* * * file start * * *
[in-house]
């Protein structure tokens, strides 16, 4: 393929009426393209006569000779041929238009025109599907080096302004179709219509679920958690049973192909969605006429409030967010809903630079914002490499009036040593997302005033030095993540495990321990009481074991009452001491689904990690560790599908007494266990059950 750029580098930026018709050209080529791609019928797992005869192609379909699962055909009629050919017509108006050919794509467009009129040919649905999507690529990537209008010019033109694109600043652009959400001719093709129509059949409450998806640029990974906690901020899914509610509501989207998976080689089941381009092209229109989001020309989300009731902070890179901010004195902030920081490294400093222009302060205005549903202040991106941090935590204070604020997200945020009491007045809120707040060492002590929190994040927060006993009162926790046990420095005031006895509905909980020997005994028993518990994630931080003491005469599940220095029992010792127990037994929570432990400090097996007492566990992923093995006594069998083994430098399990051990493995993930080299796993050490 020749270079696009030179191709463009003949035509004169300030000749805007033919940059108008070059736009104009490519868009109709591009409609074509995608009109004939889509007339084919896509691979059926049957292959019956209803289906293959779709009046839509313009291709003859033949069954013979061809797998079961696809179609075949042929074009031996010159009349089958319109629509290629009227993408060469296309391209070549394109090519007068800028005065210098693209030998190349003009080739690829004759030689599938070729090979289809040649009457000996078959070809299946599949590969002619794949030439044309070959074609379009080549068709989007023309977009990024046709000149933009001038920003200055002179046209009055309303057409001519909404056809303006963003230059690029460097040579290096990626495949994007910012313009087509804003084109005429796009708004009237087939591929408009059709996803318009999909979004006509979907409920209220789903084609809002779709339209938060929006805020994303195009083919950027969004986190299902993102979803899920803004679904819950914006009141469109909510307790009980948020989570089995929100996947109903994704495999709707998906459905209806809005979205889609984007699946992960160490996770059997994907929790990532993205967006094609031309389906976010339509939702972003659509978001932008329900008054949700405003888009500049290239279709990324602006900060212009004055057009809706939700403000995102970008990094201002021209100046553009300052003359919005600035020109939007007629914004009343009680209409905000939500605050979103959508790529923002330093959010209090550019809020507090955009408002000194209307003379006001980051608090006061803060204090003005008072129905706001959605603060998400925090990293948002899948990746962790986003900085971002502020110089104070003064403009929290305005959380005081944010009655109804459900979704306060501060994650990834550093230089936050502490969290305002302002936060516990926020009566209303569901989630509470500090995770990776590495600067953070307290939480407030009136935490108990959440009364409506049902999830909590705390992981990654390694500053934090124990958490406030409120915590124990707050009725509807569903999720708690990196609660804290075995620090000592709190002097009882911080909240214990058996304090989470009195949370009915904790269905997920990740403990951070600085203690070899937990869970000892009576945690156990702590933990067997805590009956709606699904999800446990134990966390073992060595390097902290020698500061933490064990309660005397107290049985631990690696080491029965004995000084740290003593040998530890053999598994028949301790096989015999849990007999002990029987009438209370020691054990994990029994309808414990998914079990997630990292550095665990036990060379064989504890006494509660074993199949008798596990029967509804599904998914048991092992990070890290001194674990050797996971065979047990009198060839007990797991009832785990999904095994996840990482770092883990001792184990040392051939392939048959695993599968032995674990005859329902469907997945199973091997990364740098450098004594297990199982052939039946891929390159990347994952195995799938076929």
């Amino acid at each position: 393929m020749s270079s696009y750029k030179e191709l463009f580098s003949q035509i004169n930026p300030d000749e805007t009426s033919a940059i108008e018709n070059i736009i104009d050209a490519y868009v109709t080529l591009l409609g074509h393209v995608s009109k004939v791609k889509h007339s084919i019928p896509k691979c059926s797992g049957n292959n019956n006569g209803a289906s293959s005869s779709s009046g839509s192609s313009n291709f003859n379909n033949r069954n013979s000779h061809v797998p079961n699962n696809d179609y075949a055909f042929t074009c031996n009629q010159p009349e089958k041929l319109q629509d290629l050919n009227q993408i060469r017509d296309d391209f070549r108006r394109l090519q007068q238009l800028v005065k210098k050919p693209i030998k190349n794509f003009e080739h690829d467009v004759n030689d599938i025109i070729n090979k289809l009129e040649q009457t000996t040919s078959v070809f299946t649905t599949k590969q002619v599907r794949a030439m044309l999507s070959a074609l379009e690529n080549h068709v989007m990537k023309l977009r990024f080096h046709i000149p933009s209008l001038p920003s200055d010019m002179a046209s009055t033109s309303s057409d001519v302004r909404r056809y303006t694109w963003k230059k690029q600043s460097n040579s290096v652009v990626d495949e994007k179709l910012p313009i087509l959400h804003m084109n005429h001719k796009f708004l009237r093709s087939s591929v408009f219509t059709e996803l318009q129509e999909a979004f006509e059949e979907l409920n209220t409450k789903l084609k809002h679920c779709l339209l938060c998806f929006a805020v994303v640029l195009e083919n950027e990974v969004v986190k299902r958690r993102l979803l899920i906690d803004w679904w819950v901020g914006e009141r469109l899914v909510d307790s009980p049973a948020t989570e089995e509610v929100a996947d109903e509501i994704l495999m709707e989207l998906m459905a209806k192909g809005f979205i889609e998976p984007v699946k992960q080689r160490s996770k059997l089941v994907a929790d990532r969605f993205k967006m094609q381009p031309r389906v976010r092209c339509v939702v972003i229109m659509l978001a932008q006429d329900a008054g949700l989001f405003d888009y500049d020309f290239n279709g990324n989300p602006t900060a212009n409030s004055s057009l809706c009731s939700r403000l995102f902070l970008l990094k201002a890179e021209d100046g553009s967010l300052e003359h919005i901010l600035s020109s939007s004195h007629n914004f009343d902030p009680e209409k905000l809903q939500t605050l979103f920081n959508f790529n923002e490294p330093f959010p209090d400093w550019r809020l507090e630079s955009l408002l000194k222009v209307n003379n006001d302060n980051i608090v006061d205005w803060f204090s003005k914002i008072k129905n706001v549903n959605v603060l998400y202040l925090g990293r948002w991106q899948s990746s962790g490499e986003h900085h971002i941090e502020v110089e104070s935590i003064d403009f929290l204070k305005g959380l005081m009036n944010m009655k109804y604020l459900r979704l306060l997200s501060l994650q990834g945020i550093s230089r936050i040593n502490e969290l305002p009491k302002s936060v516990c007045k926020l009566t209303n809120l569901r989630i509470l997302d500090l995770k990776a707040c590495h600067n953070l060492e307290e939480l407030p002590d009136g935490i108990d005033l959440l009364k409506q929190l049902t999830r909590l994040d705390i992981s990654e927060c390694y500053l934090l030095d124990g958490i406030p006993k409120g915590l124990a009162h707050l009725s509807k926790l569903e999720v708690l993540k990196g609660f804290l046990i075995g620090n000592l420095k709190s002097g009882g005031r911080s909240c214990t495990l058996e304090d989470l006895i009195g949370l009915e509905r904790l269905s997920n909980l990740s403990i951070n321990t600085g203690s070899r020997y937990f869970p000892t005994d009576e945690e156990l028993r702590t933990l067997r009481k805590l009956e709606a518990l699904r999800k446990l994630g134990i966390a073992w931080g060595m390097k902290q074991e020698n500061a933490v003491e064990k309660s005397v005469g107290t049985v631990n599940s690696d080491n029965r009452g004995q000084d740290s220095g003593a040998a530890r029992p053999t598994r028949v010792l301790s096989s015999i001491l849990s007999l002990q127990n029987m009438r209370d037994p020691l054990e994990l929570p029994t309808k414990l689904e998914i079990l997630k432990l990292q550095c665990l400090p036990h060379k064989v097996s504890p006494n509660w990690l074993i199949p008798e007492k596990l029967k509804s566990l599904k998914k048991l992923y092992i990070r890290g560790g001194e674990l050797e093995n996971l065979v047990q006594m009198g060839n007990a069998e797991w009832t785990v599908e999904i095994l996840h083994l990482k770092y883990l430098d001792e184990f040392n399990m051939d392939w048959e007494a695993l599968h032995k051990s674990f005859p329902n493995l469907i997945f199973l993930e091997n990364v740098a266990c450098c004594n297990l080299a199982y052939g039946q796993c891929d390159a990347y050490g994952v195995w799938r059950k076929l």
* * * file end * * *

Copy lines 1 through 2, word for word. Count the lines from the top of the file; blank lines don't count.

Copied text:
[in-house]
């Protein structure tokens, strides 16, 4: 393929009426393209006569000779041929238009025109599907080096302004179709219509679920958690049973192909969605006429409030967010809903630079914002490499009036040593997302005033030095993540495990321990009481074991009452001491689904990690560790599908007494266990059950 750029580098930026018709050209080529791609019928797992005869192609379909699962055909009629050919017509108006050919794509467009009129040919649905999507690529990537209008010019033109694109600043652009959400001719093709129509059949409450998806640029990974906690901020899914509610509501989207998976080689089941381009092209229109989001020309989300009731902070890179901010004195902030920081490294400093222009302060205005549903202040991106941090935590204070604020997200945020009491007045809120707040060492002590929190994040927060006993009162926790046990420095005031006895509905909980020997005994028993518990994630931080003491005469599940220095029992010792127990037994929570432990400090097996007492566990992923093995006594069998083994430098399990051990493995993930080299796993050490 020749270079696009030179191709463009003949035509004169300030000749805007033919940059108008070059736009104009490519868009109709591009409609074509995608009109004939889509007339084919896509691979059926049957292959019956209803289906293959779709009046839509313009291709003859033949069954013979061809797998079961696809179609075949042929074009031996010159009349089958319109629509290629009227993408060469296309391209070549394109090519007068800028005065210098693209030998190349003009080739690829004759030689599938070729090979289809040649009457000996078959070809299946599949590969002619794949030439044309070959074609379009080549068709989007023309977009990024046709000149933009001038920003200055002179046209009055309303057409001519909404056809303006963003230059690029460097040579290096990626495949994007910012313009087509804003084109005429796009708004009237087939591929408009059709996803318009999909979004006509979907409920209220789903084609809002779709339209938060929006805020994303195009083919950027969004986190299902993102979803899920803004679904819950914006009141469109909510307790009980948020989570089995929100996947109903994704495999709707998906459905209806809005979205889609984007699946992960160490996770059997994907929790990532993205967006094609031309389906976010339509939702972003659509978001932008329900008054949700405003888009500049290239279709990324602006900060212009004055057009809706939700403000995102970008990094201002021209100046553009300052003359919005600035020109939007007629914004009343009680209409905000939500605050979103959508790529923002330093959010209090550019809020507090955009408002000194209307003379006001980051608090006061803060204090003005008072129905706001959605603060998400925090990293948002899948990746962790986003900085971002502020110089104070003064403009929290305005959380005081944010009655109804459900979704306060501060994650990834550093230089936050502490969290305002302002936060516990926020009566209303569901989630509470500090995770990776590495600067953070307290939480407030009136935490108990959440009364409506049902999830909590705390992981990654390694500053934090124990958490406030409120915590124990707050009725509807569903999720708690990196609660804290075995620090000592709190002097009882911080909240214990058996304090989470009195949370009915904790269905997920990740403990951070600085203690070899937990869970000892009576945690156990702590933990067997805590009956709606699904999800446990134990966390073992060595390097902290020698500061933490064990309660005397107290049985631990690696080491029965004995000084740290003593040998530890053999598994028949301790096989015999849990007999002990029987009438209370020691054990994990029994309808414990998914079990997630990292550095665990036990060379064989504890006494509660074993199949008798596990029967509804599904998914048991092992990070890290001194674990050797996971065979047990009198060839007990797991009832785990999904095994996840990482770092883990001792184990040392051939392939048959695993599968032995674990005859329902469907997945199973091997990364740098450098004594297990199982052939039946891929390159990347994952195995799938076929």